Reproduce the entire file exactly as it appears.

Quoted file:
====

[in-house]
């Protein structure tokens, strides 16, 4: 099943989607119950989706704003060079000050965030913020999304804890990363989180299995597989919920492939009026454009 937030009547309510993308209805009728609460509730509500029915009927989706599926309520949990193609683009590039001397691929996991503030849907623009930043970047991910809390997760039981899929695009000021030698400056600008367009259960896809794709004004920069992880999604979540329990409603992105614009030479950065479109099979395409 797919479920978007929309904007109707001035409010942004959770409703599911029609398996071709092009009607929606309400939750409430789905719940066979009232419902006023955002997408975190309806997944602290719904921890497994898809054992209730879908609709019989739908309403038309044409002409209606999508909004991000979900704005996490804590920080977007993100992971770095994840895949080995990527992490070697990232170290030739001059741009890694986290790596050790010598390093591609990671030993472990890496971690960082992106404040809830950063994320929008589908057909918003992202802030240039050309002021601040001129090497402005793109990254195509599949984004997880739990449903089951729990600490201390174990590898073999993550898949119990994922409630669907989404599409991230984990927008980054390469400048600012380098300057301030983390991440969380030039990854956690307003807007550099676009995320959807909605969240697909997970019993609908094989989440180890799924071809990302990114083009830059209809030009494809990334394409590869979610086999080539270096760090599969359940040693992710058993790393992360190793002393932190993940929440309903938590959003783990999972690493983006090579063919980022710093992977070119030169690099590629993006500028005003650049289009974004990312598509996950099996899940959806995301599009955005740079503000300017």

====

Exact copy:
[in-house]
């Protein structure tokens, strides 16, 4: 099943989607119950989706704003060079000050965030913020999304804890990363989180299995597989919920492939009026454009 937030009547309510993308209805009728609460509730509500029915009927989706599926309520949990193609683009590039001397691929996991503030849907623009930043970047991910809390997760039981899929695009000021030698400056600008367009259960896809794709004004920069992880999604979540329990409603992105614009030479950065479109099979395409 797919479920978007929309904007109707001035409010942004959770409703599911029609398996071709092009009607929606309400939750409430789905719940066979009232419902006023955002997408975190309806997944602290719904921890497994898809054992209730879908609709019989739908309403038309044409002409209606999508909004991000979900704005996490804590920080977007993100992971770095994840895949080995990527992490070697990232170290030739001059741009890694986290790596050790010598390093591609990671030993472990890496971690960082992106404040809830950063994320929008589908057909918003992202802030240039050309002021601040001129090497402005793109990254195509599949984004997880739990449903089951729990600490201390174990590898073999993550898949119990994922409630669907989404599409991230984990927008980054390469400048600012380098300057301030983390991440969380030039990854956690307003807007550099676009995320959807909605969240697909997970019993609908094989989440180890799924071809990302990114083009830059209809030009494809990334394409590869979610086999080539270096760090599969359940040693992710058993790393992360190793002393932190993940929440309903938590959003783990999972690493983006090579063919980022710093992977070119030169690099590629993006500028005003650049289009974004990312598509996950099996899940959806995301599009955005740079503000300017």